Winter Horse Care Tips
By Melanie Huggett
Adjustments to your horse care routines will likely be necessary during the winter months, and should be tailored to your climate and the needs of each individual horse. Here are some tips to help keep your horse in health this winter:
Water - Water is an essential part of health. Horses cannot eat snow to get water, so it’s important to provide adequate water supplies in a horse’s paddock or stall. Water containers should be checked often and ice that has formed a barrier on top should be broken up to allow access to drink; or consider installing a heated watering system to keep water easily available at all times.
Feed - Without access to pasture, a horse’s need for feed will increase. Cold weather will increase a horse’s energy requirements as well, especially for those horses who spend a lot of time outdoors. Horses who have a hard time gaining weight may need extra care and feed — try to bulk them up before the worst winter weather hits.
Blanketing - Most healthy horses will acclimatize to cold and snowy conditions. However, there are some instances where blanketing is necessary. In areas that are damp with rain or wet snow, blanketing will provide protection; you may also wish to blanket to keep your horse from growing a long coat and getting sweaty if your horse is in regular work, or if your horse is clipped. If you do blanket, make sure to remove it from time to time to check for rubs and check body condition.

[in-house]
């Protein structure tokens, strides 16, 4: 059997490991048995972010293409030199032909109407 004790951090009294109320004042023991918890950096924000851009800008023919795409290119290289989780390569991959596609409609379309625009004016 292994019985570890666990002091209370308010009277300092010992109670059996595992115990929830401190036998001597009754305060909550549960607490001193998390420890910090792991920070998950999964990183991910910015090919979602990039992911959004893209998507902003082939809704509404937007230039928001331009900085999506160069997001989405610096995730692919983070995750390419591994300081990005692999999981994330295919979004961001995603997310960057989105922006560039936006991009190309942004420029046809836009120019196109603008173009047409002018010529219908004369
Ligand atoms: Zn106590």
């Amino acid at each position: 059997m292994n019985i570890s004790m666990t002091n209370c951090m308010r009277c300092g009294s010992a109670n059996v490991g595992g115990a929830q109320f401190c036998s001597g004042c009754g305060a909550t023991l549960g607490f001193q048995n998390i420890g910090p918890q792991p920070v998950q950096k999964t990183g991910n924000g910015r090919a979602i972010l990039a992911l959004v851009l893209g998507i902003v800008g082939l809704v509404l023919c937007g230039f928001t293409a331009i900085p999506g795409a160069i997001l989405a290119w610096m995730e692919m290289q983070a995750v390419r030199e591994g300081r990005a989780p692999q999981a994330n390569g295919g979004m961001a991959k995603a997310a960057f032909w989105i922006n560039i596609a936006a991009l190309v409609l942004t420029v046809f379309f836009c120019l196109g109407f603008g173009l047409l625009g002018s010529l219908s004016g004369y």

Exercise - Adjustments to warm-ups and cool-downs may need to occur during winter months. An adequate warm-up is necessary in colder weather, and horses with short coats should wear a riding blanket during warm-ups. Cool-downs are also extremely important to avoid a horse getting a chill. If your horse sweats, make sure to walk them out with a cooler until they are no longer warm, and then dry them off before putting them in their stall or paddock.
If you reduce the amount of riding you do during the winter, remember your horse’s condition will adjust to suit the lessened amount of exercise. It’s important not to expect the same level of fitness if your horse has increased time off.
Main Article Photo: Robin Duncan Photography
This article originally appeared in the December 2008 issue of Pacific & Prairie Horse Journal.